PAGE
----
A curious lunacy case—Neave v. Hatherley—was finished last Saturday in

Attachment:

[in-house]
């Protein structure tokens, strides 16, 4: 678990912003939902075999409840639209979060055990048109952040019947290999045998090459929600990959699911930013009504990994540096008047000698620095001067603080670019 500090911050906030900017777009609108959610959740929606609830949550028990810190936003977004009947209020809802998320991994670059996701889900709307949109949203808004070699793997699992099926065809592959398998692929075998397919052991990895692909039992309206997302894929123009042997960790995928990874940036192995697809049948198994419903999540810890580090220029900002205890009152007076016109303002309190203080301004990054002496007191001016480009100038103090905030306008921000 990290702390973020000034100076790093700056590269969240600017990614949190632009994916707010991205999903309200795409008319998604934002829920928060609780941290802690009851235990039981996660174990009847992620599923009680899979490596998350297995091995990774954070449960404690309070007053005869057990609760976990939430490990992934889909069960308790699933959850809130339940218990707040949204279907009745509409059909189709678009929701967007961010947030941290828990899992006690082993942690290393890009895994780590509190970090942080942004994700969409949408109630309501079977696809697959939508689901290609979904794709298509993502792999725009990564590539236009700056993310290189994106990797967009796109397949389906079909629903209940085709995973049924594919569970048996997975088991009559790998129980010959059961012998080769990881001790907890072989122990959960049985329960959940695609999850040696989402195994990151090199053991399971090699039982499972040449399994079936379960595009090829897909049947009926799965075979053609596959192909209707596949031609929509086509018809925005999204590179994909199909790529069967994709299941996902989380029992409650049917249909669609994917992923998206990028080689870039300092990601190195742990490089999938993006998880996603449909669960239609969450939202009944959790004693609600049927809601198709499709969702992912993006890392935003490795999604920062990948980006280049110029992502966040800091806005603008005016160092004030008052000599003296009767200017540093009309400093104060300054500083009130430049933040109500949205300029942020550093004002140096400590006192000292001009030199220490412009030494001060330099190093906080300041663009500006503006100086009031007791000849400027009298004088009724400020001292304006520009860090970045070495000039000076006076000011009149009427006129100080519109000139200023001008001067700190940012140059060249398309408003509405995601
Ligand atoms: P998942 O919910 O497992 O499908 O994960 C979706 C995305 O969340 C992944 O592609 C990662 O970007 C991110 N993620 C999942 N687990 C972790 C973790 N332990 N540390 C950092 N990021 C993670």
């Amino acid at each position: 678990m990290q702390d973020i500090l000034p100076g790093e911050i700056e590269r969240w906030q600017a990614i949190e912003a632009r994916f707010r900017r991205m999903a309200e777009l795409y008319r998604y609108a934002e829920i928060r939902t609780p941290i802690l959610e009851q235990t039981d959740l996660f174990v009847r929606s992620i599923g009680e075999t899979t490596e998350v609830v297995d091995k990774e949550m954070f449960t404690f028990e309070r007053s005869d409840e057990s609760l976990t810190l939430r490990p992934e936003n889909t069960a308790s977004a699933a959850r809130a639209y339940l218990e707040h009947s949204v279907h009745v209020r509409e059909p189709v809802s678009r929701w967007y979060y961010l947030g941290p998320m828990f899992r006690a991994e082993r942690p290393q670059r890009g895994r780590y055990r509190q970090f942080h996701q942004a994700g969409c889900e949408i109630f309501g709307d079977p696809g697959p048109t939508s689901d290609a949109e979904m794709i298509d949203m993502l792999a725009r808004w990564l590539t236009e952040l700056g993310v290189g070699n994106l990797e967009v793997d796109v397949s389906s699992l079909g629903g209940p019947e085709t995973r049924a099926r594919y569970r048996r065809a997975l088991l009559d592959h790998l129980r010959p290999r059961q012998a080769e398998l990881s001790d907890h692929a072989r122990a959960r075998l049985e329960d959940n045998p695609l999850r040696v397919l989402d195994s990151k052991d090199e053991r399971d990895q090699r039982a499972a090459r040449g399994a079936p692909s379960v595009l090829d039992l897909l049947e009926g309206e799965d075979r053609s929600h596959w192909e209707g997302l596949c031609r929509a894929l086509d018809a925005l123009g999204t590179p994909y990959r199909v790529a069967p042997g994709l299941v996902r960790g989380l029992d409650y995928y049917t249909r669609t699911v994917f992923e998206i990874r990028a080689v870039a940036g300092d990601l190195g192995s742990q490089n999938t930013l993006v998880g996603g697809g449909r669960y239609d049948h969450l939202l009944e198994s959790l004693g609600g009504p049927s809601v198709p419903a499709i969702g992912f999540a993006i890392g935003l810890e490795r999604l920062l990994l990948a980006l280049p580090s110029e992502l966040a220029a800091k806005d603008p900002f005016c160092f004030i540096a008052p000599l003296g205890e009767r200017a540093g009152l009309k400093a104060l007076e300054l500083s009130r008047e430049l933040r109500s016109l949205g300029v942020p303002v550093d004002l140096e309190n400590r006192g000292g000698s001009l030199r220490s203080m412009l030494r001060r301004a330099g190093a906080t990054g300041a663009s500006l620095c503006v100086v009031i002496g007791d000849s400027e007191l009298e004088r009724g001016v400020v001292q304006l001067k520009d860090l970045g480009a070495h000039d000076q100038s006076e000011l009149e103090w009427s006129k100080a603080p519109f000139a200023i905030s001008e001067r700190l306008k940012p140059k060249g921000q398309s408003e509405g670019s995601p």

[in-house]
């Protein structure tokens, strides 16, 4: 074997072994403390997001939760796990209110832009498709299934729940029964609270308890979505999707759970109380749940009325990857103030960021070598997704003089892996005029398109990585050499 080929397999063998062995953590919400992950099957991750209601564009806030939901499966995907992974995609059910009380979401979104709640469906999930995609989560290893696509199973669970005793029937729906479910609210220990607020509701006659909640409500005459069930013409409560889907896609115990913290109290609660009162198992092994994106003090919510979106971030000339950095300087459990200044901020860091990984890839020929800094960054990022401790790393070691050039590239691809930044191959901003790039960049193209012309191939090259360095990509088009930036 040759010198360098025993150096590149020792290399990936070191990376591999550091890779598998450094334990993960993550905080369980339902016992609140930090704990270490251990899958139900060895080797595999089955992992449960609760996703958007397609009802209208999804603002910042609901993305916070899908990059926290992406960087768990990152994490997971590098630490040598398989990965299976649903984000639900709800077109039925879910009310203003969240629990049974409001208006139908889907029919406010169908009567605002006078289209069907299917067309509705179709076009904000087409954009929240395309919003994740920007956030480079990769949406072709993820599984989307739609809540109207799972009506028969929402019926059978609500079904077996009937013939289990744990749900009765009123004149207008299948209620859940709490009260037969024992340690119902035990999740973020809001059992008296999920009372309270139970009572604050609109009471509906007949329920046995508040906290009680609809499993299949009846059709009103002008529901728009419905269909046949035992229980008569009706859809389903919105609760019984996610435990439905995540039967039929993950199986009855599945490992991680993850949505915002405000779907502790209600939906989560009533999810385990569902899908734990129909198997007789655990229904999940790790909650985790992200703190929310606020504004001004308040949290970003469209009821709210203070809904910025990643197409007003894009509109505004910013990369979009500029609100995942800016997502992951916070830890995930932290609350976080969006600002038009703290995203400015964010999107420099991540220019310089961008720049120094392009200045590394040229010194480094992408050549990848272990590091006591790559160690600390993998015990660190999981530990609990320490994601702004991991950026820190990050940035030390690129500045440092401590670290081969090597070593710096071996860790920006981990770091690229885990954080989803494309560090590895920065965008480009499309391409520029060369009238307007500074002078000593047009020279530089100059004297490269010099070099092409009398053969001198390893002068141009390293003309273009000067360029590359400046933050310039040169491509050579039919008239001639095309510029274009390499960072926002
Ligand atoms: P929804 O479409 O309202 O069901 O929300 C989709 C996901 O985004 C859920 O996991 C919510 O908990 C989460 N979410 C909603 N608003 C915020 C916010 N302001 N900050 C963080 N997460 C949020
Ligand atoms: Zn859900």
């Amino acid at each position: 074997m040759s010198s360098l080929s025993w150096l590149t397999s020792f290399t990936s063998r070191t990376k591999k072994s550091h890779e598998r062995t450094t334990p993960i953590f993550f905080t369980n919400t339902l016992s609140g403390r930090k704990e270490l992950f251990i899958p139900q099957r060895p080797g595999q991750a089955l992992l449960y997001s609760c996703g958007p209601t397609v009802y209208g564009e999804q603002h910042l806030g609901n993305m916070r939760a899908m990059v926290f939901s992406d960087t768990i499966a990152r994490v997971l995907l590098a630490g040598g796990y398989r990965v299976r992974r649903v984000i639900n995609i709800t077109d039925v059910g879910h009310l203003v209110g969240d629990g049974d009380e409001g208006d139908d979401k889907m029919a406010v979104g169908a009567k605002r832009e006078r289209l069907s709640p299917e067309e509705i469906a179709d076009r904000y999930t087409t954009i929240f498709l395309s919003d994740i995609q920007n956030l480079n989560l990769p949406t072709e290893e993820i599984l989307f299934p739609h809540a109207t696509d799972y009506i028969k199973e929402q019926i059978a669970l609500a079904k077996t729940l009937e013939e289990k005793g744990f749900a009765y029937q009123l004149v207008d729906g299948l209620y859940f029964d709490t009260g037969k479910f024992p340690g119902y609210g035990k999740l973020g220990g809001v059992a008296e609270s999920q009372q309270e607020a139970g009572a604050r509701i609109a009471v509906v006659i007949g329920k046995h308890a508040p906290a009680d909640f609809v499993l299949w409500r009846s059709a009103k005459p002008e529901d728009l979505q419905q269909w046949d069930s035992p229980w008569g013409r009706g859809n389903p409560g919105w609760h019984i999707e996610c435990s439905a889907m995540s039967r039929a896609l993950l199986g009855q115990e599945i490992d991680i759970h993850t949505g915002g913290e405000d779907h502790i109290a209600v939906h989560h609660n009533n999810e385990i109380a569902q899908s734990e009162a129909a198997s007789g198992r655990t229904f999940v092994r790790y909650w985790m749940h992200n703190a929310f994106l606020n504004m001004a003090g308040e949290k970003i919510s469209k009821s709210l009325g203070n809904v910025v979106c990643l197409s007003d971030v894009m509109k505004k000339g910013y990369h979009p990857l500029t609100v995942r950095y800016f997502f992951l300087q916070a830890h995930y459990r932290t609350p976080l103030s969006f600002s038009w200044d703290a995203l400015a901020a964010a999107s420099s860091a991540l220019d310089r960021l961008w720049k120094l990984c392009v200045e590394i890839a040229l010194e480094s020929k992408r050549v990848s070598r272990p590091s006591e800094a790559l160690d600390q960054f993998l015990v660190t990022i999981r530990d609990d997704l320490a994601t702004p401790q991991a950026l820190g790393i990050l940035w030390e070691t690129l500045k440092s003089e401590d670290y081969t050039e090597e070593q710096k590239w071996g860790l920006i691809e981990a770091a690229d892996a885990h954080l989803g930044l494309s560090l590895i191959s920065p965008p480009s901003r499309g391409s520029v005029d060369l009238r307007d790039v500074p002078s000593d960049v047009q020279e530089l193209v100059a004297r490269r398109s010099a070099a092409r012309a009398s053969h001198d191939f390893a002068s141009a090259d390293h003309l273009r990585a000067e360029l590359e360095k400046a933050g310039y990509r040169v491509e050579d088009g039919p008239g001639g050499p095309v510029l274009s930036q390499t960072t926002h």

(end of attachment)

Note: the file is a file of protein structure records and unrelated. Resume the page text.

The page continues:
a very unsatisfactory way. Miss Neave, the lady who had been six weeks confined in a lunatic asylum on certificates one of which had been signed by Mr. Hatherley, the family doctor, appears to have had "Jesuit on the brain," suspecting Jesuits everywhere, suspecting poison a good deal, suspecting enemies where there were none ; and the question for the jury was whether she was of unsound mind at the time that Mr. Hatherley gave the certificate, and if not, whether Mr. Hatherley was guilty of culpable negligence in giving such a certificate. The jury, who, from their mode of dealing with the case, do not seem to have been very clear-headed, answered both questions in the negative. Though this was virtually a verdict for Mr. Hatherley, it is certain that he will be put to great expense and cost by the action, and that it is becoming a very serious thing to sign one of these lunacy certificates. All the more is the desirability evident of taking the responsibility off these unfortunate medical men, and at the same time taking away the motive for certifying lunacy where lunacy is very questionable, by getting rid of the private lunatic asylums, and making both the decision that lunacy exists, and the care of the lunatic, a public trust.